Dublin – The Guinness Brewery at St. James Gate in Dublin has put online historical employee records from the brewery spanning the period from 1759 to the present. Some 20,000 individual employee files have gone online, which represents about 80% of all employees who worked at the historic brewery. A typical file lists the employee’s name, date of birth, date of death, employee ID number, date joined the brewery, date left, occupation and department that the employee worked. Access is free. [Historic Guinness Brewery Employee Records]
Belfast – Belfast City Council has put online 360,000 burial records from three city cemeteries. The records are from Belfast City Cemetery (from 1869 onwards), Roselawn Cemetery (from 1954 onwards) and Dundonald Cemetery (from 1905 onwards). Each record contains the following information: full name, age, sex, last place of residence, date of death, date of burial, grave section and number and type of burial (in ground or cremation). Access is free. [Historic Belfast Cemetery Records]
National – The Heritage Council of Ireland has just funded and launched a major new web portal called the Irish Archives Resource. It enables researchers to locate archival collections in Ireland that are relevant to their research. The intent of the site is to essentially act like a giant card catalogue for anyone doing ancestral work on Ireland. A search function allows users to pull up the relevant collections. A detailed listing is provided for each collection along with instructions on how to access the collection either online (if available) or physically at a public location in Ireland. Many of the major city and county archives in Ireland have already contributed to the website and much of it would be of interest to anyone with ancestors from Ireland. For example, try searching using terms such as ‘deeds’ ‘wills’, etc. This site looks like it will quickly become a must-stop for genealogists. Access is free. [Irish Archives Portal]
Northern Ireland – The Public Records of Northern Ireland (PRONI) has begun to put historic photographs online through Flickr, the free photo-sharing website. The first batch of images is 15,000 pictures taken by a photographic studio in Armagh from 1900 to 1952. The pictures will be uploaded to Flickr in stages over the next couple of weeks. Many of the images are wedding and family group photos. The collection can be searched by family name. This is a good resource to check if you have ancestors from County Armagh. Access is free. [Historic Armagh Photographs]
Northern Ireland – The Public Records Office of Northern Ireland (PRONI) has just released another batch of new genealogy records online. The latest batch includes probate registries (mainly wills) for the district of Armagh, Belfast and Londonderry. Access is free. [Northern Ireland Historic Probate Records] The records from this site can also be searched using our free Genealogy Search Engine.
National – The website Irish Genealogy continues to add more Catholic church records to their website. The most recent update includes church records for Dublin City, Carlow, Cork and Kerry. Access is free. [Historic Irish Church Records] This is a wonderful site that can also be searched using our free Genealogy Search Engine.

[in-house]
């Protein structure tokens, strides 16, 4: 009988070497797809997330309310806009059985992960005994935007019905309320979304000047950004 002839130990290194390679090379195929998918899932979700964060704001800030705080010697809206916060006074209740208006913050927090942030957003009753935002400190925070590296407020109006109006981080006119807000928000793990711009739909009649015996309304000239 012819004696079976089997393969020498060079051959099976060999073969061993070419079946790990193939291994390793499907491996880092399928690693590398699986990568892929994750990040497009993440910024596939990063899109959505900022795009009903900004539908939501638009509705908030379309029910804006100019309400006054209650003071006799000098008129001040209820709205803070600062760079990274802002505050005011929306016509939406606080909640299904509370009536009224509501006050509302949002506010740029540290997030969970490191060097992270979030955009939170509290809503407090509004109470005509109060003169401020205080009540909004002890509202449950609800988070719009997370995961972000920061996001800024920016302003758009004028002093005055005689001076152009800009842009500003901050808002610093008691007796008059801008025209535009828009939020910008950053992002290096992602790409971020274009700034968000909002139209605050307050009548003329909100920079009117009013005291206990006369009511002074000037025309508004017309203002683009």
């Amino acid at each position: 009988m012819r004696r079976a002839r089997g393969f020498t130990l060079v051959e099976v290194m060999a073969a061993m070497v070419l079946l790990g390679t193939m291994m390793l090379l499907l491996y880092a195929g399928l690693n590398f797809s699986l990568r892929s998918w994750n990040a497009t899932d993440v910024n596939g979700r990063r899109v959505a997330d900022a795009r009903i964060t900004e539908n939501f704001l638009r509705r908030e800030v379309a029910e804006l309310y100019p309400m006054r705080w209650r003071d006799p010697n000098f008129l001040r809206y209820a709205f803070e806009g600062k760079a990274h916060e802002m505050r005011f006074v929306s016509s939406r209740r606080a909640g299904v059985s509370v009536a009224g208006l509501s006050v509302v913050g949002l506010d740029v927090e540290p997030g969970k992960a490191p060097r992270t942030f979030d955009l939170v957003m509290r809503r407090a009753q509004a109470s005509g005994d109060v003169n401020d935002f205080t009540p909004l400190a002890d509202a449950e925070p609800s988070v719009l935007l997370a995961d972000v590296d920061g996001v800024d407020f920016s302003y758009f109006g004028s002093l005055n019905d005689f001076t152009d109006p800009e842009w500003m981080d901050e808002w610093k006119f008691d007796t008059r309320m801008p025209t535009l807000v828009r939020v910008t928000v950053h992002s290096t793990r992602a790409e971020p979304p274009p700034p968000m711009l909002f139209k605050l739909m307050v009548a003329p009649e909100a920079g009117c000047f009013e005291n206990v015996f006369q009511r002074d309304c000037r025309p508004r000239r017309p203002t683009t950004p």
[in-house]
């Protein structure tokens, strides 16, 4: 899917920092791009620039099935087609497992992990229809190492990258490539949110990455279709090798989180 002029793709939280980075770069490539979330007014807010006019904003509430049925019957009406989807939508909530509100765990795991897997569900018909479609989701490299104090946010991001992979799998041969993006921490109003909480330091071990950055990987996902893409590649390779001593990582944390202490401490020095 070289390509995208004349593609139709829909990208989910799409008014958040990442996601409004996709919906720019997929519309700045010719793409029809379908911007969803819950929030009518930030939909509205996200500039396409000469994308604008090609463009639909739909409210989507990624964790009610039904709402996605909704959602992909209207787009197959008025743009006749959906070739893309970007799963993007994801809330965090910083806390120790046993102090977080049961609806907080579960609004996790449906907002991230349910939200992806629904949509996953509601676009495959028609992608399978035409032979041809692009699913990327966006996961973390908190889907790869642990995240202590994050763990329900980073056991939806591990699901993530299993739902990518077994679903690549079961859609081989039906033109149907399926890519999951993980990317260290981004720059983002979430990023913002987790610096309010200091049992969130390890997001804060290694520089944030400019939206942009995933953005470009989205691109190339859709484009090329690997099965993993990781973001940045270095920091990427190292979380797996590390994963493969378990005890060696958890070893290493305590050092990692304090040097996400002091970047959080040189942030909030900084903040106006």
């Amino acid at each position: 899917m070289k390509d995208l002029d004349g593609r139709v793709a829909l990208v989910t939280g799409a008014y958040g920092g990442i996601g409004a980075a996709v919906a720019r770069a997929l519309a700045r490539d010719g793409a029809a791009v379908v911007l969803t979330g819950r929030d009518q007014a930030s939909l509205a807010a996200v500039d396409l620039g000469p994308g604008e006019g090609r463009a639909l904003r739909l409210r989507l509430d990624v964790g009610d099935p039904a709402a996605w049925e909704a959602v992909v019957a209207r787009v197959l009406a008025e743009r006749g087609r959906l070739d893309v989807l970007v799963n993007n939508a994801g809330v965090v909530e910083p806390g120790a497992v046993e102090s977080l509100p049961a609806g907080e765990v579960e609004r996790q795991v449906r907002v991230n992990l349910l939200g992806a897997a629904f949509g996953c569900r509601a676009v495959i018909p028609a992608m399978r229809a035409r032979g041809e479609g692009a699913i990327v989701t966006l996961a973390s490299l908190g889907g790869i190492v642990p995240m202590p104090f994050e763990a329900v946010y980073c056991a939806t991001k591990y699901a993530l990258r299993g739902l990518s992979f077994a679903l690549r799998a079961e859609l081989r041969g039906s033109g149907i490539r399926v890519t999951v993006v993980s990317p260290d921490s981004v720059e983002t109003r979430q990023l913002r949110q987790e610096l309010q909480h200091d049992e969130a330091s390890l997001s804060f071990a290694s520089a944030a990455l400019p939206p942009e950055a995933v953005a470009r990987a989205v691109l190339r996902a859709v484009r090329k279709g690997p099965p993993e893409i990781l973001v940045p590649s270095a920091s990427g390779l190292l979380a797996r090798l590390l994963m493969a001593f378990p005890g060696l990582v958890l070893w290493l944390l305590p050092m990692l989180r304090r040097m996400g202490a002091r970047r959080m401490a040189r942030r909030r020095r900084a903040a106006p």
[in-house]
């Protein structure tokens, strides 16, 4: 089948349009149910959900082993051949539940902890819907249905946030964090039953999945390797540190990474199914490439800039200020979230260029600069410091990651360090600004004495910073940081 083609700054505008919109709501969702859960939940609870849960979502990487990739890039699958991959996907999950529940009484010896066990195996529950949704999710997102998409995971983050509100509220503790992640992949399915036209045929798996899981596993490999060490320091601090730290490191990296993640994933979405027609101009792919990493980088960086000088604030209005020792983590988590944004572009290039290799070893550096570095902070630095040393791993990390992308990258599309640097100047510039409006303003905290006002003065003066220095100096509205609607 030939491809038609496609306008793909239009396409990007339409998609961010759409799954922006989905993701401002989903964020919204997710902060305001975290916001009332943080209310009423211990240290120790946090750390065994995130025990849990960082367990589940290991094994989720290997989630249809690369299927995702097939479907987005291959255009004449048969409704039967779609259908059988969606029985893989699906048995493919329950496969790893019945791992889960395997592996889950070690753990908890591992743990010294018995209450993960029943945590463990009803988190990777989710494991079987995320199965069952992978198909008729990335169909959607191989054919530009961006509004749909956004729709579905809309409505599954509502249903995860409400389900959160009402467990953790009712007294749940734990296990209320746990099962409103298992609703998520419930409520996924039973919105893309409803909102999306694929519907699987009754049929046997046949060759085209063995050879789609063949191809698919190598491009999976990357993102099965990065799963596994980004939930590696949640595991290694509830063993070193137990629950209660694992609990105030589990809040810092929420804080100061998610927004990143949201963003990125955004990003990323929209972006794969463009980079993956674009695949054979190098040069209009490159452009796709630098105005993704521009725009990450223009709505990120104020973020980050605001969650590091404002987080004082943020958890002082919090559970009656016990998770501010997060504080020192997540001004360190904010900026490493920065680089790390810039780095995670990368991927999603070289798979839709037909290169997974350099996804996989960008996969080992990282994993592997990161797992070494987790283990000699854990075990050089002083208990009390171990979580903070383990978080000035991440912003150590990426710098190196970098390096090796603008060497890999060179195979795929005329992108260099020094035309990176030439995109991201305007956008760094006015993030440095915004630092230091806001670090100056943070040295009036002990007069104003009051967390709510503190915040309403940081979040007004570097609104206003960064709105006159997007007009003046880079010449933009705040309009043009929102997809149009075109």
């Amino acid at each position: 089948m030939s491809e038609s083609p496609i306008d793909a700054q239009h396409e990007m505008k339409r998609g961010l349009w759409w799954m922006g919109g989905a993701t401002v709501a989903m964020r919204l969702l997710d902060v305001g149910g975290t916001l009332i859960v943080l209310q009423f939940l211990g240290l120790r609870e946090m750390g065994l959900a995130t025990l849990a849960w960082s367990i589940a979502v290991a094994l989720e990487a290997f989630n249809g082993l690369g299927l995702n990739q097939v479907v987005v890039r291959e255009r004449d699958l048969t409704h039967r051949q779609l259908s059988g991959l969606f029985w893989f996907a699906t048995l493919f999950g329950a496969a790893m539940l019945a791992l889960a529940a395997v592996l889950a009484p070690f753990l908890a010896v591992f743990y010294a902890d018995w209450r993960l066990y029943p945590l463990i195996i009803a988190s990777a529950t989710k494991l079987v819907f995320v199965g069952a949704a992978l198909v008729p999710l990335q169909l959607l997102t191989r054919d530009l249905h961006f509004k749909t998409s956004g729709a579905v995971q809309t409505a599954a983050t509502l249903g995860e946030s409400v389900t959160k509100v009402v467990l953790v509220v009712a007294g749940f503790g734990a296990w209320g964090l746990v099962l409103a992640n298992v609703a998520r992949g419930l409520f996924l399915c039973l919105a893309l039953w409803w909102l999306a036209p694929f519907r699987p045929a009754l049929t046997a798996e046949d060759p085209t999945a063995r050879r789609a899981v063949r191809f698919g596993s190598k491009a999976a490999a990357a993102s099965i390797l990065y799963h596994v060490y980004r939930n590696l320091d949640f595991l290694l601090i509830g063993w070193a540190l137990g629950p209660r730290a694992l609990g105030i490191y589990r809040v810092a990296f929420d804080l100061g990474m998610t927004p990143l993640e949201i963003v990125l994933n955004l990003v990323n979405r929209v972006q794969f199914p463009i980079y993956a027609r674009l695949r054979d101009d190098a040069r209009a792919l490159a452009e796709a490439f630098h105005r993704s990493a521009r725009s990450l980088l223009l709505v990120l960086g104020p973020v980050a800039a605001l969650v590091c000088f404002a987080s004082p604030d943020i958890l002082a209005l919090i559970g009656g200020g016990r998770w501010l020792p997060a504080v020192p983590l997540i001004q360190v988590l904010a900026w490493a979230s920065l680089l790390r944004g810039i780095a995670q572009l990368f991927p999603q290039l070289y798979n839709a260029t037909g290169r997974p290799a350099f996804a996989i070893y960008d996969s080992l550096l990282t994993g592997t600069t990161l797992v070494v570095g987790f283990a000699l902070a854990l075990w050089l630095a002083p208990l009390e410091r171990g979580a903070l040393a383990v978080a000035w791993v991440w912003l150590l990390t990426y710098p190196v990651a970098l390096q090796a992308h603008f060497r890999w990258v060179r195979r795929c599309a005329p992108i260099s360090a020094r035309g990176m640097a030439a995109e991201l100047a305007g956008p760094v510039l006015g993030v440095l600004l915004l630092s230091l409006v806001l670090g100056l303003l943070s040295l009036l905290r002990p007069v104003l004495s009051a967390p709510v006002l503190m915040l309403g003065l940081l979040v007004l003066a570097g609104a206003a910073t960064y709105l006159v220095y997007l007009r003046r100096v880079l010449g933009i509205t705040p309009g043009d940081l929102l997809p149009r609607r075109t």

2010 October to December
Dublin – Glasnevin Cemetery in Dublin has put online burial records that go back as far as 1828, which predates the official opening of the cemetery in 1832. Officially known as Prospect Cemetery, it is the largest nondenominational cemetery in Ireland and contains an estimated 1.2 million burials. Both Protestant and Catholics are buried in this cemetery and this record set is an excellent place to look if you have ancestors from Dublin. There is a cost to look at records on this site. [Glasnevin Cemetery Burial Records]. Alternatively, Internment.net has some of the same burial records for free and these records can be searched using the free Genealogy Search Engine.
National – The Irish Newspaper Archives, which maintains the world’s largest online database of Irish newspapers, has expanded their list of newspapers that can now be searched for free, although it still requires a subscription to read the underlying article. Included in the 21 free newspapers is the Irish Independent (1905-2001), Anglo-Celt (1846-2010), Freemans Journal (1763-1924) and the Southern Star (1892-2010). [free Historic Irish Newspapers]
Dublin – The Dublin City Library & Archive has updated their graveyards directory. Although the site does not contain individual burial records, it does cover all the graveyards in the Dublin area and lists locations (with maps), hours of operation, location of cemetery records and links to various transcripts. Access is free. [Dublin Graveyard Directory]
Ulster – Thousands of eyewitness accounts from the bloody Catholic uprising of 1641 have been transcribed and put online for the first time. Up to 12,000 Protestant settlers are thought to have died in the uprising, which eventually led to Oliver Cromwell`s brutal conquest of Ireland in 1649. The uprising (mainly centered around Ulster) ultimately resulted in half the land owned by Irish Catholics being confiscated and given to Protestants from Britain. The land redistribution was based on the 5,000 sworn statements given by the eyewitnesses in this collection, making it a valuable resource for genealogists. Access is free. [1641 Irish Depositions]
2010 July to September
National – The website Ask About Ireland has put online the records from the Primary Valuation of Ireland, also known as the Griffith’s Valuation (after Sir Richard Griffith who directed the survey effort). These records are country-wide surveys of property owners and households taken between 1848 to 1864 (each county was surveyed at a different time).